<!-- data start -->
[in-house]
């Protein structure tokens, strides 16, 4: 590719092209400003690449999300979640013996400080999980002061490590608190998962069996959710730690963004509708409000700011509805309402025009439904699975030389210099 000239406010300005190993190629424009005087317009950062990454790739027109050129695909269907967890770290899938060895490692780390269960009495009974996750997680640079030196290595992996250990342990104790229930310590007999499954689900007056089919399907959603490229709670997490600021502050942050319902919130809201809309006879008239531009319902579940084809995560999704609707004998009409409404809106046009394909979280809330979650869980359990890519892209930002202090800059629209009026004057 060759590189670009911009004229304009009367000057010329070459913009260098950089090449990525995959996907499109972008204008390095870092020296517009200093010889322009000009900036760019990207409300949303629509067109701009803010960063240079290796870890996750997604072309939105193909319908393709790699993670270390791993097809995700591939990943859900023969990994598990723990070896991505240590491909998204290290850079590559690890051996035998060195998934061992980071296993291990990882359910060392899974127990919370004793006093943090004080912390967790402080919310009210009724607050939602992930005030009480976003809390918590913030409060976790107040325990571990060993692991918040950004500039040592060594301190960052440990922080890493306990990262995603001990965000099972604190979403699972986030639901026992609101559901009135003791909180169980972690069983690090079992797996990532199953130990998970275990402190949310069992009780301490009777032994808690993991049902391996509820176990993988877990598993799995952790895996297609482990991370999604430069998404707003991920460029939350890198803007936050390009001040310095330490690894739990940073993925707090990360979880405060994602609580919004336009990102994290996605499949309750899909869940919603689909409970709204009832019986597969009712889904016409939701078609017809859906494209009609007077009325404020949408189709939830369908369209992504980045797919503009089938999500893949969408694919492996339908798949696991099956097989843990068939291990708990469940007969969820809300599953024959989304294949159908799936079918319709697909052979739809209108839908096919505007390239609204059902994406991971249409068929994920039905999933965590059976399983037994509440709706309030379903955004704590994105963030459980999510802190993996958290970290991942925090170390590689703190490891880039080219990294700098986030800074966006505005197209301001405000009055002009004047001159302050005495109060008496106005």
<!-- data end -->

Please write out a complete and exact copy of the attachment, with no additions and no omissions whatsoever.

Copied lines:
[in-house]
């Protein structure tokens, strides 16, 4: 590719092209400003690449999300979640013996400080999980002061490590608190998962069996959710730690963004509708409000700011509805309402025009439904699975030389210099 000239406010300005190993190629424009005087317009950062990454790739027109050129695909269907967890770290899938060895490692780390269960009495009974996750997680640079030196290595992996250990342990104790229930310590007999499954689900007056089919399907959603490229709670997490600021502050942050319902919130809201809309006879008239531009319902579940084809995560999704609707004998009409409404809106046009394909979280809330979650869980359990890519892209930002202090800059629209009026004057 060759590189670009911009004229304009009367000057010329070459913009260098950089090449990525995959996907499109972008204008390095870092020296517009200093010889322009000009900036760019990207409300949303629509067109701009803010960063240079290796870890996750997604072309939105193909319908393709790699993670270390791993097809995700591939990943859900023969990994598990723990070896991505240590491909998204290290850079590559690890051996035998060195998934061992980071296993291990990882359910060392899974127990919370004793006093943090004080912390967790402080919310009210009724607050939602992930005030009480976003809390918590913030409060976790107040325990571990060993692991918040950004500039040592060594301190960052440990922080890493306990990262995603001990965000099972604190979403699972986030639901026992609101559901009135003791909180169980972690069983690090079992797996990532199953130990998970275990402190949310069992009780301490009777032994808690993991049902391996509820176990993988877990598993799995952790895996297609482990991370999604430069998404707003991920460029939350890198803007936050390009001040310095330490690894739990940073993925707090990360979880405060994602609580919004336009990102994290996605499949309750899909869940919603689909409970709204009832019986597969009712889904016409939701078609017809859906494209009609007077009325404020949408189709939830369908369209992504980045797919503009089938999500893949969408694919492996339908798949696991099956097989843990068939291990708990469940007969969820809300599953024959989304294949159908799936079918319709697909052979739809209108839908096919505007390239609204059902994406991971249409068929994920039905999933965590059976399983037994509440709706309030379903955004704590994105963030459980999510802190993996958290970290991942925090170390590689703190490891880039080219990294700098986030800074966006505005197209301001405000009055002009004047001159302050005495109060008496106005």